Shaik: Govt 'hiding something'
Cape Town - The DA on Monday accused Justice and Constitutional Development Minister Jeff Radebe of being "disingenuous" and "misleading" in his reply to a parliamentary question on a presidential pardon for Schabir Shaik.
In reply to a question by DA MP James Selfe, whether or not Shaik had applied for a presidential pardon, Radebe responded by saying the question should be referred to the presidency.
"...the presidency, has the constitutional power whether or not to grant a pardon and the arrangement, determination and control of the processes attendant upon the discharge lies with the President of the Republic of South Africa and not the Minister," Radebe said in his reply.
In a statement, Selfe said the DA would do so.
"But the minister's response is disingenuous and is shown up as such by his response to a similar question from the Inkatha Freedom Party."
In reply to the IFP question, asking whether the same department had received similar applications from two other individuals, Radebe stated his department had indeed received the applications and that "all the applications, including the ones under question, were processed and are currently in the Office of the President".
Something to hide
Selfe asked why Radebe was willing to answer that question but unable to confirm, one way or the other, if Shaik had applied.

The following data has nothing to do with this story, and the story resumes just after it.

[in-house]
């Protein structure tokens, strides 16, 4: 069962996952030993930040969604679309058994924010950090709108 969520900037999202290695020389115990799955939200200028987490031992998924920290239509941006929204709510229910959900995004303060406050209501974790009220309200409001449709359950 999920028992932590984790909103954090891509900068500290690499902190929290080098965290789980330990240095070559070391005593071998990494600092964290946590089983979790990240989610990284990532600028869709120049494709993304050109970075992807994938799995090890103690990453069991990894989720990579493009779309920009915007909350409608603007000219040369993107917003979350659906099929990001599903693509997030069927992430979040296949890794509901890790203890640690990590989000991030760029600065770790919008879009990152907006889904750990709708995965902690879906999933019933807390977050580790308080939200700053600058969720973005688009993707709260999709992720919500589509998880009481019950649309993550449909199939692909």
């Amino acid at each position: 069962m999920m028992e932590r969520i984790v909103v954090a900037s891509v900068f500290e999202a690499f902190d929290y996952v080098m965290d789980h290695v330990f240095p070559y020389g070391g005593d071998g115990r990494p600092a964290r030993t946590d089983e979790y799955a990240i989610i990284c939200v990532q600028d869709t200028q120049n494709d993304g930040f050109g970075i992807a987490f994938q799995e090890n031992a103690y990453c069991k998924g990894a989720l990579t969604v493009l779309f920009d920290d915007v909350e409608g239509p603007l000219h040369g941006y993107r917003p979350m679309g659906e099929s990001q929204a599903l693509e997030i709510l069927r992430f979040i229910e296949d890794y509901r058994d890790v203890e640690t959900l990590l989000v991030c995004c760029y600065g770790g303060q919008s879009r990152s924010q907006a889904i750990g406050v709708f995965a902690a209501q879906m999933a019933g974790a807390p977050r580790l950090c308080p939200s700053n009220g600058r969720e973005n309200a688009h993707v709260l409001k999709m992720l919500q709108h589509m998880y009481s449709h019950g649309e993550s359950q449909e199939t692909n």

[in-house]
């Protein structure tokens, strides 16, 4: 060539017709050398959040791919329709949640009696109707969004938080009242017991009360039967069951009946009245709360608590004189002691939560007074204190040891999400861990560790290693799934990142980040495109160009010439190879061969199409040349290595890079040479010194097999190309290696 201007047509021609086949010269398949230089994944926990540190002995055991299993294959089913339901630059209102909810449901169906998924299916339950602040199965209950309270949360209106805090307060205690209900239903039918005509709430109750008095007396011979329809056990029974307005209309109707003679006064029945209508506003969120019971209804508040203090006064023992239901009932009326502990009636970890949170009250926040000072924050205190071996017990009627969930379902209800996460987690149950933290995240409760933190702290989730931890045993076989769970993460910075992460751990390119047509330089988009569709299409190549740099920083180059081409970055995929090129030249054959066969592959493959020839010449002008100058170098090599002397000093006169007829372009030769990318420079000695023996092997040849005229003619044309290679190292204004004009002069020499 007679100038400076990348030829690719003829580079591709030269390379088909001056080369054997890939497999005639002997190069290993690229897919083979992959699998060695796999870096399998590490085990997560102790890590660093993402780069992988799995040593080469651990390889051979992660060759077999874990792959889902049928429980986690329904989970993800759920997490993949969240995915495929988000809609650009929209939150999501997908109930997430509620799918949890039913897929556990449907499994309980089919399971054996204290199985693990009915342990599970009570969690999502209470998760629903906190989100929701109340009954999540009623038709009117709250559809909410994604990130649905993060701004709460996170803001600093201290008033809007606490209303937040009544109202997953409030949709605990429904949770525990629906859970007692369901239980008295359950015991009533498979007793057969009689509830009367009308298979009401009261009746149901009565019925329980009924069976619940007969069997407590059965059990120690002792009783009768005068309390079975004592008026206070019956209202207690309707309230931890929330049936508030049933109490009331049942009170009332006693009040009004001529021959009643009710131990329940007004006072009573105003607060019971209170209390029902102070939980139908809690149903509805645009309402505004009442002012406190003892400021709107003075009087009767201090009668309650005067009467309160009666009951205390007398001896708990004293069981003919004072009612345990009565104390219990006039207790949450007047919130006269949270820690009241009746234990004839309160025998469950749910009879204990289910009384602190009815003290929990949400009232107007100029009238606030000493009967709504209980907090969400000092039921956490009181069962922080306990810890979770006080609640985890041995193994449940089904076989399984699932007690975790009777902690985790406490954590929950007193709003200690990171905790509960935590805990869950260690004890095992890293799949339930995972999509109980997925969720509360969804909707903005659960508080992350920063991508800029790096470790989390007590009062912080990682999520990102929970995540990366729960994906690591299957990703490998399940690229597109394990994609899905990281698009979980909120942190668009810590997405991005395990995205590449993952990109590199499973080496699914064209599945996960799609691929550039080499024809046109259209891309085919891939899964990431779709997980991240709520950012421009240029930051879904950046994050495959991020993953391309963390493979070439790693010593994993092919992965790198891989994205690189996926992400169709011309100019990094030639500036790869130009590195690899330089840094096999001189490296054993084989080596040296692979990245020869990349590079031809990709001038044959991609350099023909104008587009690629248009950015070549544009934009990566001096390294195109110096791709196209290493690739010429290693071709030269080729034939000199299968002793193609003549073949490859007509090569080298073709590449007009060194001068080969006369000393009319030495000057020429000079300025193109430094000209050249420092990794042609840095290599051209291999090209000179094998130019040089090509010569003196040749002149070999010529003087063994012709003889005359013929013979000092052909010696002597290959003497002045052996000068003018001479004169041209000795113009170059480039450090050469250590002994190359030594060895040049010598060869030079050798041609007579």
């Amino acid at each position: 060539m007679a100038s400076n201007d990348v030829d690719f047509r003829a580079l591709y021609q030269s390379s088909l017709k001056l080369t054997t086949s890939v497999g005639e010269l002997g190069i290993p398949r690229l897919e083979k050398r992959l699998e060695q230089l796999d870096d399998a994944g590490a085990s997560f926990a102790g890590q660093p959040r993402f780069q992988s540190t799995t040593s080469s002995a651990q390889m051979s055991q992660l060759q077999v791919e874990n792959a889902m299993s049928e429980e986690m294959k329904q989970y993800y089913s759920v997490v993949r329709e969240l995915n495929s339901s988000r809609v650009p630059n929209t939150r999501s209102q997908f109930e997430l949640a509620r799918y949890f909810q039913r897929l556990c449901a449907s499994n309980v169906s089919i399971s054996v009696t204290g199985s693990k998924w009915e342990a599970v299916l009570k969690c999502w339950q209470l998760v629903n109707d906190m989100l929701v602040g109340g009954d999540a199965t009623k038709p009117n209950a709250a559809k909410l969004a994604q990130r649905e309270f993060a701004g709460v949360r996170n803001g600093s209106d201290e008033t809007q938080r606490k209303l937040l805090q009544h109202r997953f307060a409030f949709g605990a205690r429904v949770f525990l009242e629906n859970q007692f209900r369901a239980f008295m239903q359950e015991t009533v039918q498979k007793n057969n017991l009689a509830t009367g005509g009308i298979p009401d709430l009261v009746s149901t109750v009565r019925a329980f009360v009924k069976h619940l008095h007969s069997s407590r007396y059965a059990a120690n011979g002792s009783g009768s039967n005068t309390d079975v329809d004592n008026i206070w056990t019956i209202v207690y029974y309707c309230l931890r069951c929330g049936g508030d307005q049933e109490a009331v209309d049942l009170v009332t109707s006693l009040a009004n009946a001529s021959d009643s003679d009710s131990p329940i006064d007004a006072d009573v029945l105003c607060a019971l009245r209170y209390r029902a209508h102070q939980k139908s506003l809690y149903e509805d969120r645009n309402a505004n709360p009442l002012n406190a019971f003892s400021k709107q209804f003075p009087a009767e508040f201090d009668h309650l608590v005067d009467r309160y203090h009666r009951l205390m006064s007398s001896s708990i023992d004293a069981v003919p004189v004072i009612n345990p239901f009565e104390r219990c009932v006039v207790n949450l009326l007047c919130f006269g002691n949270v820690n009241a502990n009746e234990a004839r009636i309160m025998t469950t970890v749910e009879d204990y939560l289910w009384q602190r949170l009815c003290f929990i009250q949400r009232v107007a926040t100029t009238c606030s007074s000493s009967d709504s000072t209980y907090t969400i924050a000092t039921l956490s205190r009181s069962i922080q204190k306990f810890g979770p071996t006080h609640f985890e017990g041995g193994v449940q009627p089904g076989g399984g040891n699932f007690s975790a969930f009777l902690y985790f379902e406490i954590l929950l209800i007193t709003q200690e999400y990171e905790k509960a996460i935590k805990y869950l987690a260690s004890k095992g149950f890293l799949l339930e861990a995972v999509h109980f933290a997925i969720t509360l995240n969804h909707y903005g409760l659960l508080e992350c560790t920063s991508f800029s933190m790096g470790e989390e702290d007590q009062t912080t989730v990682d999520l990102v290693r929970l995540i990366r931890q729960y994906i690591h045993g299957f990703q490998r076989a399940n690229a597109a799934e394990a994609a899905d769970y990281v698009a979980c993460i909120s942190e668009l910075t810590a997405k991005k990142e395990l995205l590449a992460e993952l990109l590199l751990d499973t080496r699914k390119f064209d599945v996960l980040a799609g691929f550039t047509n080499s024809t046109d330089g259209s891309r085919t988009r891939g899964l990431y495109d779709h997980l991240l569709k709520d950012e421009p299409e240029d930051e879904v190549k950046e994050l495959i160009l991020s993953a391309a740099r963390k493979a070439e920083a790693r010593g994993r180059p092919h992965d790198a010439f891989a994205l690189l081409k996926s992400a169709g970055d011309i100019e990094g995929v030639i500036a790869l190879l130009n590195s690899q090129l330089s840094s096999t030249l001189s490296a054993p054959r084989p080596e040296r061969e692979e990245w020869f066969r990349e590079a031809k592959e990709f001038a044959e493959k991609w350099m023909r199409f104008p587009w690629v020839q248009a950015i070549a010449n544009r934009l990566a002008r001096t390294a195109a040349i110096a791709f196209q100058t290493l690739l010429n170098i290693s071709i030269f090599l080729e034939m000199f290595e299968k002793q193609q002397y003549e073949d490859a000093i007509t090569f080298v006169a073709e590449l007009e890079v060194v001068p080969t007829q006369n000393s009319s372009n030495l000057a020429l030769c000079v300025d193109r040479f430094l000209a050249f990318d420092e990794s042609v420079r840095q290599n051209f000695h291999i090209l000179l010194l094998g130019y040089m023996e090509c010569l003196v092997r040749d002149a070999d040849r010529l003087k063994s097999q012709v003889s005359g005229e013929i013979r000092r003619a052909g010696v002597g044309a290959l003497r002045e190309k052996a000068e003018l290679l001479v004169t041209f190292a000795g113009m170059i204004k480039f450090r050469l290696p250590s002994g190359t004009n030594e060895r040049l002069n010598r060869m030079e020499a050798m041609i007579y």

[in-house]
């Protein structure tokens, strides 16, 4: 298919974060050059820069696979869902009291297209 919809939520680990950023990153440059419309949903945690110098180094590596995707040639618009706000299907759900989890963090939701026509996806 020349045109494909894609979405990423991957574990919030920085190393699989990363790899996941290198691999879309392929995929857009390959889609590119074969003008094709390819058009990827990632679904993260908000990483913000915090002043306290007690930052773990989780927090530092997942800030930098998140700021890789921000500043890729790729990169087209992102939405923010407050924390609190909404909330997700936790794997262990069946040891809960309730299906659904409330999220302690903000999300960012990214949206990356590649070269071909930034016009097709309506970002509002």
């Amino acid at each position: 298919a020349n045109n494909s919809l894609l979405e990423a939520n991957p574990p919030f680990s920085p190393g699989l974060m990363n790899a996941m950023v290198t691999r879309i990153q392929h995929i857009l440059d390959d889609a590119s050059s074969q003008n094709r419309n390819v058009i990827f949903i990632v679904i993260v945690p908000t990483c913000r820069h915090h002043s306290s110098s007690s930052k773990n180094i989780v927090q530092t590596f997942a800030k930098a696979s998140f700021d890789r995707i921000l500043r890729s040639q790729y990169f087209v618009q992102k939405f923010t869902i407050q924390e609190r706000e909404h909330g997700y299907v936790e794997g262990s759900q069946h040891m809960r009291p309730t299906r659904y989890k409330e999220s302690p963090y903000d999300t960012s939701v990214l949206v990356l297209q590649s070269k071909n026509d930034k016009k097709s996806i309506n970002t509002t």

"The disparity between the two responses suggests the minister is either ignorant as to the nature of the process of applying for a presidential pardon, or has something to hide.
"In other words, Mr Shaik has indeed applied and the department is doing what it can to keep the matter off the public record.
"And the only reason it would do that, is because it is considering granting the pardon, which would be unconscionable," Selfe said.
The process of applying for a presidential pardon required an individual to first apply to the justice minister, before that application was then forwarded onto the presidency.
This had to happen because the justice department was responsible for motivating to the presidency either in favour of or in opposition to the application.
In 2001 Allan Boesak applied for a presidential pardon. His application was rejected at the first hurdle, by the justice department.
Quite clearly the department was central to the process concerning presidential pardons and was now being inconsistent.
"In other words, for the minister to suggest that any queries in this regard should be directed to the presidency is entirely misleading and begs the question, if Mr Shaik hasn't applied, why didn't the minister just say so? What has he got to hide?"
Schabir Shaik and those loyal to him in the ANC government had done everything in their power to dilute the effect of his sentence and undermine the impact of the guilty judgment handed down against him, he said.
"It is perfectly conceivable that - indeed one might say it is just a matter of time - before Schabir Shaik applies for a pardon.
"Worse still, and given the ANC's attitude to this matter up to this point, perfectly possible that the Department of Justice recommends and the president accepts that Schabir Shaik be pardoned.
"If that happens, the farce that has been his punishment will be complete and the South African public will have to watch on as the ANC subverts the justice system to its own will.
"As soon as the presidency responds to our question, we will make that answer and its implications known," Selfe said.